I follow this process with the remaining vegetables and all the proteins EXCEPT the shrimp and ground beef chubs. Since I buy these already frozen, I just mix up the spices and other ingredients. I’ll add the protein on cooking day.
Spice it up
Once all the bags are full of all the meat and veggies, it’s time to add all the flavor. I totally LOVE this step. I’ve eaten enough of these meals to know that the time in the freezer with all the seasonings transforms the proteins, especially the dryer ones, like pork or chicken breasts.
Here’s where you will need measuring spoons, and if you’re making as much extra food as I am, large bowls. The recipes as designed by WildTree will serve 4-6 people. I am feeding 10, so we need more food. So what do I do about the spices? Are there enough to go around? Well, usually. Sometimes, I may have to supplement with a bit of garlic-pepper salt. But I did find a way to make sure the seasonings were all evenly divided, even if there weren’t quite enough to thoroughly season the food.
I use a separate copy of my prep chart to prep seasonings just like I do for the veggies. I list a particular seasoning, find all of the instances where it will be used, and write them all down with the corresponding bag number. Then I write down both the amount of seasoning noted in the recipe as well as the ideal amount for my larger freezer meal.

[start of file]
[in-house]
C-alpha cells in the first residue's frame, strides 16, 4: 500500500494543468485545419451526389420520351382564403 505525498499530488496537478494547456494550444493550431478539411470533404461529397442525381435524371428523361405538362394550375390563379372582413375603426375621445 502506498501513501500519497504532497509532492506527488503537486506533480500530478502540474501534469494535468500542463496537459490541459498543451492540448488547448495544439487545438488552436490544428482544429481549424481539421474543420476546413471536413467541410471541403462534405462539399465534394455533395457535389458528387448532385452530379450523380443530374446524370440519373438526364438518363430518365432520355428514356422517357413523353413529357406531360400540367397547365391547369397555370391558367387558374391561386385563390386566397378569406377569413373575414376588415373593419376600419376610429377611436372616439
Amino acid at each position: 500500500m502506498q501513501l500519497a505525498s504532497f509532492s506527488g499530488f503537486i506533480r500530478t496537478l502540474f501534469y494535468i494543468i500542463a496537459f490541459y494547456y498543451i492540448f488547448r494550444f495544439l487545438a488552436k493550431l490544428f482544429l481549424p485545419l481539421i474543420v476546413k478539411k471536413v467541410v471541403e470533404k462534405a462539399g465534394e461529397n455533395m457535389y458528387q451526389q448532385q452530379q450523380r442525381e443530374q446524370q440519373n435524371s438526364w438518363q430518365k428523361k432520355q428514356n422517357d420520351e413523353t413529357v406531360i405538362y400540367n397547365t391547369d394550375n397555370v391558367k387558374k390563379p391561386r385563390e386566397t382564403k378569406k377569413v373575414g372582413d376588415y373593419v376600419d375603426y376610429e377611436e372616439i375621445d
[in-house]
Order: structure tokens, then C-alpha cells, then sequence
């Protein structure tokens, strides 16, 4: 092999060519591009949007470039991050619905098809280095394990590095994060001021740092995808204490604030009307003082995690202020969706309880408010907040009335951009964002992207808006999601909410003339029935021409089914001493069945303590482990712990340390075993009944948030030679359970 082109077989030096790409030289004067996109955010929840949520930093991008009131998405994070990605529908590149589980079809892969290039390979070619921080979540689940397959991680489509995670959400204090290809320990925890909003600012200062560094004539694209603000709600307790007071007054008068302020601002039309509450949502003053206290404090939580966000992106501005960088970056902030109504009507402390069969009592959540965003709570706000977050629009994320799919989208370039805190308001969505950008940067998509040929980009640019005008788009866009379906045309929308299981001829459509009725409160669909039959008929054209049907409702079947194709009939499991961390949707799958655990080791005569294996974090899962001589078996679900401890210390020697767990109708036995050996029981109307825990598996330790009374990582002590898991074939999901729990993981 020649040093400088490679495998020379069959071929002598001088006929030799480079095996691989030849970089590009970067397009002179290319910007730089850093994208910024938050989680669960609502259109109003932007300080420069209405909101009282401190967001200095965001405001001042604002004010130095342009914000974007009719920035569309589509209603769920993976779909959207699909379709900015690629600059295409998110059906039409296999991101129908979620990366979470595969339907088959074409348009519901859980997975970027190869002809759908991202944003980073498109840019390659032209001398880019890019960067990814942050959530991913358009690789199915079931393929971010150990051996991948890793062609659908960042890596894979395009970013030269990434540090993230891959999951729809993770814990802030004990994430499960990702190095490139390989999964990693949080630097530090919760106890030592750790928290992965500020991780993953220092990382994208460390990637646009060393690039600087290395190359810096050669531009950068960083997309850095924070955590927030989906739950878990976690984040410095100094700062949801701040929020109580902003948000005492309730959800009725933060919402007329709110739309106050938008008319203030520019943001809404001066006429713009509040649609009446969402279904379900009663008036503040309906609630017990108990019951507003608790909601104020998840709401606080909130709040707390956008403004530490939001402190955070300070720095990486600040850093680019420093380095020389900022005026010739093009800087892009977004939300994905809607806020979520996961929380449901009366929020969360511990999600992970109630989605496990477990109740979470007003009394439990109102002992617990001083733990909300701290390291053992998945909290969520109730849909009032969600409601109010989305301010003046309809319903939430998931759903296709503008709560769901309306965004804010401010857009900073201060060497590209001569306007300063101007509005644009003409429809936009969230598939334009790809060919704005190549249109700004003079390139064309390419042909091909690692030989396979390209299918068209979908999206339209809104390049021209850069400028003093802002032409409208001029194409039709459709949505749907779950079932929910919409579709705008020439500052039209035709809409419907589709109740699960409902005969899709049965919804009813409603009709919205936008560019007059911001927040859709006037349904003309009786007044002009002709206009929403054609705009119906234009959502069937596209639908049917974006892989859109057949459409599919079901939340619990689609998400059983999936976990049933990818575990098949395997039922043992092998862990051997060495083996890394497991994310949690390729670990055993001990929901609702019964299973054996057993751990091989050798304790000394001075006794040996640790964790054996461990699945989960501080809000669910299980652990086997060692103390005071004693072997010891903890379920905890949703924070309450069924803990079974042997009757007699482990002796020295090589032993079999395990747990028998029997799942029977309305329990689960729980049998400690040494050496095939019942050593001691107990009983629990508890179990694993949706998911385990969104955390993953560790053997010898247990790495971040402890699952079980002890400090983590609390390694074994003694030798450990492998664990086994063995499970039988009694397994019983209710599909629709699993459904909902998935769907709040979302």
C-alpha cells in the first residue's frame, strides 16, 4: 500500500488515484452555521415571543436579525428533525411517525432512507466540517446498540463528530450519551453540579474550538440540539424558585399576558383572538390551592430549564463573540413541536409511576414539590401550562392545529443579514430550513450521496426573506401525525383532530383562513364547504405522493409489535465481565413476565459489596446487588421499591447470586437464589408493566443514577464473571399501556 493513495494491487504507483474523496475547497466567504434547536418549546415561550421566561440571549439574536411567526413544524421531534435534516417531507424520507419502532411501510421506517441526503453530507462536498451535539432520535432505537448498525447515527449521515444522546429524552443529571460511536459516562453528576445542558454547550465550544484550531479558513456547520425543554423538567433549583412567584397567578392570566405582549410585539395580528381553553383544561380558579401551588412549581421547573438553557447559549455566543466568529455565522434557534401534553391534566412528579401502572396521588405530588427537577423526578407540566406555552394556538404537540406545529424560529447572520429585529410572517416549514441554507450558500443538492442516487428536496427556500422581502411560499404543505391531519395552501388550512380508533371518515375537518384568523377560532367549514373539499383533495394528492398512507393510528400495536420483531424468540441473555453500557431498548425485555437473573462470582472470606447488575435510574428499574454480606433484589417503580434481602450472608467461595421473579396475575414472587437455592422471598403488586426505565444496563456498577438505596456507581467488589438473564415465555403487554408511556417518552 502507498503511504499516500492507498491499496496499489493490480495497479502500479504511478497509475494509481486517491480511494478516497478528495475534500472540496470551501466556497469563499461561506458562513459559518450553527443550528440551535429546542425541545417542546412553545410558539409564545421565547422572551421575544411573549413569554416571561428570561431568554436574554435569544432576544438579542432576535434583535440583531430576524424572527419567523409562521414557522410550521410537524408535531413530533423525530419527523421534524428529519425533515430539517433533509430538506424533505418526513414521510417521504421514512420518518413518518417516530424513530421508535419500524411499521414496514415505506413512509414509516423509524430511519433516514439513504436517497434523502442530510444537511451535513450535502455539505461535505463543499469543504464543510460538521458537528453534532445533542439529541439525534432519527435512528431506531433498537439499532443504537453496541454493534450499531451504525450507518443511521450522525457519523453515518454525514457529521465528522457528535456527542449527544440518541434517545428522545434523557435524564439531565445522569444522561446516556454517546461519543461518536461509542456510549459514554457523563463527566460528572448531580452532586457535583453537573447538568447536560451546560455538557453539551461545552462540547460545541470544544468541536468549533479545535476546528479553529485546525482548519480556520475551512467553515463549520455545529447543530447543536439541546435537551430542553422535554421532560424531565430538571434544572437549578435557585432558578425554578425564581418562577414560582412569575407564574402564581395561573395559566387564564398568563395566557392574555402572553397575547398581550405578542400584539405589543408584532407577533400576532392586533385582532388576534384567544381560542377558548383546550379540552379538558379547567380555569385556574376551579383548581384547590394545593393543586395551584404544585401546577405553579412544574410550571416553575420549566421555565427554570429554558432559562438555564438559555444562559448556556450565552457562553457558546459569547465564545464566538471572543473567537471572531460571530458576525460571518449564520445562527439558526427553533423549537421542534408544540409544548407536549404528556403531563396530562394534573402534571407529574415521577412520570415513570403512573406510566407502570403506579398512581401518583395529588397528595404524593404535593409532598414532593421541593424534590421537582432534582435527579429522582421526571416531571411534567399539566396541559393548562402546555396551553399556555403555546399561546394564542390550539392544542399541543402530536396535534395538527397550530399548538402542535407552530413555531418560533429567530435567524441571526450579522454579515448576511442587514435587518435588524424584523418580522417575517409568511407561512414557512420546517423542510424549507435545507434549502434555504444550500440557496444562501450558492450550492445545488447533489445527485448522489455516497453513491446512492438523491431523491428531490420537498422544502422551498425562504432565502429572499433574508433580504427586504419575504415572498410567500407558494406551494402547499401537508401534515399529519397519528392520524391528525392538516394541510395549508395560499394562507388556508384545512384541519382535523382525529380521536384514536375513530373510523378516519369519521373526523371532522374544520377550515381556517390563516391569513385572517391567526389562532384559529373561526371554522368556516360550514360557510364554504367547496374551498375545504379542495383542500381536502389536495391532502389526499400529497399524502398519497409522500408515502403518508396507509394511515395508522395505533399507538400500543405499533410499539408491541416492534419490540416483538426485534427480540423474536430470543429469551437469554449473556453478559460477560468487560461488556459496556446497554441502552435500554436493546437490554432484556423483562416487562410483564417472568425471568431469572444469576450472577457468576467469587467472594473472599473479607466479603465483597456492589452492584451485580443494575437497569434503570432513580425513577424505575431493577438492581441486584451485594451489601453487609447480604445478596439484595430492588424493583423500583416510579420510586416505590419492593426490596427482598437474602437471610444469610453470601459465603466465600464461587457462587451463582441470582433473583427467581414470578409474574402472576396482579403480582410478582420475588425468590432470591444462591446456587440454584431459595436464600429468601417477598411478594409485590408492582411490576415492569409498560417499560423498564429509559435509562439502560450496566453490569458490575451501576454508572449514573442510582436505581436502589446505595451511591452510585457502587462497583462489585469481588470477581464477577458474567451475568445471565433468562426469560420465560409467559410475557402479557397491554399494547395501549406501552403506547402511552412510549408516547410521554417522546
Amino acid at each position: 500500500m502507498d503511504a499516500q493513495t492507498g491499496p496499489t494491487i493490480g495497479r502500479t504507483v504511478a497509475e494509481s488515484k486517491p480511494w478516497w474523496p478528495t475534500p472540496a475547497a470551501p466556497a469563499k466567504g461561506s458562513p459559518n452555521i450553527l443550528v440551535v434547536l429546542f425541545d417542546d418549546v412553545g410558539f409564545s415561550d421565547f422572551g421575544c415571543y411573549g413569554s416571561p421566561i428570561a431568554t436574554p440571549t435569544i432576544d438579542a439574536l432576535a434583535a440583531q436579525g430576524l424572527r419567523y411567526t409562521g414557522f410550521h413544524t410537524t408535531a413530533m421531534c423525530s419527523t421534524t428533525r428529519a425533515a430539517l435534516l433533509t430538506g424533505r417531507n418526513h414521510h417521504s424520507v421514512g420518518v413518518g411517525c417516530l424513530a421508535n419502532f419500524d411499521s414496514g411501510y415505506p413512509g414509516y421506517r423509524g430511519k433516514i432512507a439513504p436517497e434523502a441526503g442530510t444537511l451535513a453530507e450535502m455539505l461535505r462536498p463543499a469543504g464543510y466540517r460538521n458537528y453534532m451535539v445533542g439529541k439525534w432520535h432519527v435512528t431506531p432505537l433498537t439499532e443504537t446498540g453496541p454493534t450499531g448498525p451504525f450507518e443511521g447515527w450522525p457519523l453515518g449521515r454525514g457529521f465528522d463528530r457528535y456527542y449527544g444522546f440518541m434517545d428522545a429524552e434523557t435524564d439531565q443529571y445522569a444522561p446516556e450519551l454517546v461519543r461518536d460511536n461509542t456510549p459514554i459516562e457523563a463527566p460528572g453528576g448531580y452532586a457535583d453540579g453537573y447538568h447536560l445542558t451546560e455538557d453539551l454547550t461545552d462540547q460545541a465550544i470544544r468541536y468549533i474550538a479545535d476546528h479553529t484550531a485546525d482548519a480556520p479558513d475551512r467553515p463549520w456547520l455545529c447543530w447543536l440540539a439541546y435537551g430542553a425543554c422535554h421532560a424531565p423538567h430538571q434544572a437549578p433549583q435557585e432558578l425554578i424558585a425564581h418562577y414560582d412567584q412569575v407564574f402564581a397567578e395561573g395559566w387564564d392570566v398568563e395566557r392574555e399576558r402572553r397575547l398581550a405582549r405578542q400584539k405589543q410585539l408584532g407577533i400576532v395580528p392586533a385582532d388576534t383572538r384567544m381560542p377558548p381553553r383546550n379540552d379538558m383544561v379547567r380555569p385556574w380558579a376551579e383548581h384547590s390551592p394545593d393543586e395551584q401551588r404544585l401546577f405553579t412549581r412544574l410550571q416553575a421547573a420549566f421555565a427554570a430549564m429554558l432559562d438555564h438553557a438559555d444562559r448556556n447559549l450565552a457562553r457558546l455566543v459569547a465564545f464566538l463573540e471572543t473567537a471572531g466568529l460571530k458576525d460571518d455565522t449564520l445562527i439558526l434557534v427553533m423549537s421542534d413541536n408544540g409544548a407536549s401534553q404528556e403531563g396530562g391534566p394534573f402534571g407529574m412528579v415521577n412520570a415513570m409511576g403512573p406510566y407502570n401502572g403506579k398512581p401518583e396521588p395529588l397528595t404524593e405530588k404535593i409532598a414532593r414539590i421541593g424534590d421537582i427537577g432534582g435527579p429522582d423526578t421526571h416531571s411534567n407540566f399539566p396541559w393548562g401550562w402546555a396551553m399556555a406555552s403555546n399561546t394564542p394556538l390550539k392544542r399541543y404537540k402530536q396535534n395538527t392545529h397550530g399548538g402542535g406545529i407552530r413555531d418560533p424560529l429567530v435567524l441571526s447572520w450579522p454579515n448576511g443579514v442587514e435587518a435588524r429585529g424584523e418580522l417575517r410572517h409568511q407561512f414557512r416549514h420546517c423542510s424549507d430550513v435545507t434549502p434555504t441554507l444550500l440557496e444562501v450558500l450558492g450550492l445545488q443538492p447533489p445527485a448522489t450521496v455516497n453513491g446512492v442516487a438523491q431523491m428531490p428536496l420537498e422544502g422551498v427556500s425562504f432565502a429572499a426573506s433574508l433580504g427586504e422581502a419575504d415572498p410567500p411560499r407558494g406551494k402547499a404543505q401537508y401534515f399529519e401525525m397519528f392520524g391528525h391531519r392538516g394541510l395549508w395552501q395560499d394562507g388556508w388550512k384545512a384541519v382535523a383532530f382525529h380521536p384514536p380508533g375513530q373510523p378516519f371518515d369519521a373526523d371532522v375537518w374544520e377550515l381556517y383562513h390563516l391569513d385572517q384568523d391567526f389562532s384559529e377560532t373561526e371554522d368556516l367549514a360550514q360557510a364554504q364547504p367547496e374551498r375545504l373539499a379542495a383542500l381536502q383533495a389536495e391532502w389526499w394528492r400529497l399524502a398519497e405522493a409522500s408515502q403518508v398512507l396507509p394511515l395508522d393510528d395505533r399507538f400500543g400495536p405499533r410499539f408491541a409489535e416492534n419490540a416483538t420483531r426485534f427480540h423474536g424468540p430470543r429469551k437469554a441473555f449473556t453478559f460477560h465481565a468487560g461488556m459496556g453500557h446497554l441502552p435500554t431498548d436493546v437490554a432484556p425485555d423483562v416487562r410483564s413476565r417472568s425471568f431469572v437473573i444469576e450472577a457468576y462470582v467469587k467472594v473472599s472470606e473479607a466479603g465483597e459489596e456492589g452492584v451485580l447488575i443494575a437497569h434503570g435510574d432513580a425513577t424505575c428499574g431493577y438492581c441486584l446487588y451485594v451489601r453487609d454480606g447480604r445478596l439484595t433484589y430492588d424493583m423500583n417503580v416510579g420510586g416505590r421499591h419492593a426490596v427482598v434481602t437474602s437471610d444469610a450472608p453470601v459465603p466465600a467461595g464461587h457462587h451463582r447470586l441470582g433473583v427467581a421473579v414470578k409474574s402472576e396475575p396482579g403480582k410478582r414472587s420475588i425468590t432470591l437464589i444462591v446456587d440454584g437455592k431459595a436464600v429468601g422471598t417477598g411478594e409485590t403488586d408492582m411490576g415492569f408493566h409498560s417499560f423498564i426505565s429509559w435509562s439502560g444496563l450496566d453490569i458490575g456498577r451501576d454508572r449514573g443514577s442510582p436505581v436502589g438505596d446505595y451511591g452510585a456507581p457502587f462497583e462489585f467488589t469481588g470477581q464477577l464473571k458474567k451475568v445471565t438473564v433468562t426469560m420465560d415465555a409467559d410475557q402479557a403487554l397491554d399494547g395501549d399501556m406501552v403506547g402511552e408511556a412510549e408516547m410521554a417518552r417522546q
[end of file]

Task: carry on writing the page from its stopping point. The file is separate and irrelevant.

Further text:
Next, I gather a handful of condiment cups to measure the seasonings into, keeping track of which cup goes into each bag. I measure the allotted amount into each cup first, and then if I have enough left over, I measure the extra amount. Then I just dump the seasonings into the appropriate bag.
Sometimes, a bag is too full of food for me to mix it all up in the bag. So I will transfer to a bowl where I can give it a good toss with some tongs (let’s be real–I use my hands a lot!). When I’m finished, I just dump it back into the bag.
Label, Freeze, Clean Up
At last, all the food is crammed into the bags. I squeeze out all the air, slap a label on the bag, and into the freezer it goes. To keep track of all my freezer meal resources, I punch holes in the recipe cards and freezer inventory and place them into a three-ring binder. I gather up the remaining seasoning, wash the few dirty dishes, wipe up, and I’m done!
There you have it! Ten freezer meals in an hour or less. And the best part is these meals will taste so much better than the pre-cooked meals you may have done in the past.
To give you a taste (pun intended) of the fresh freezer meal game plan, I have prepared a PDF of the Get Your Grill On Workshop. I have only included the bag-fill and recipe instructions. The complete workshop would come with the labels and the Freezer Inventory. In the PDF, there are links to my WildTree website where you can purchase individual seasoning blends or the complete freezer meal workshop.
I also want you to be able to try out freezer meals even if you think the WildTree products are not for you. So I have listed alternate products that you could find in your grocery store. Sign up below to receive the password for the printables page!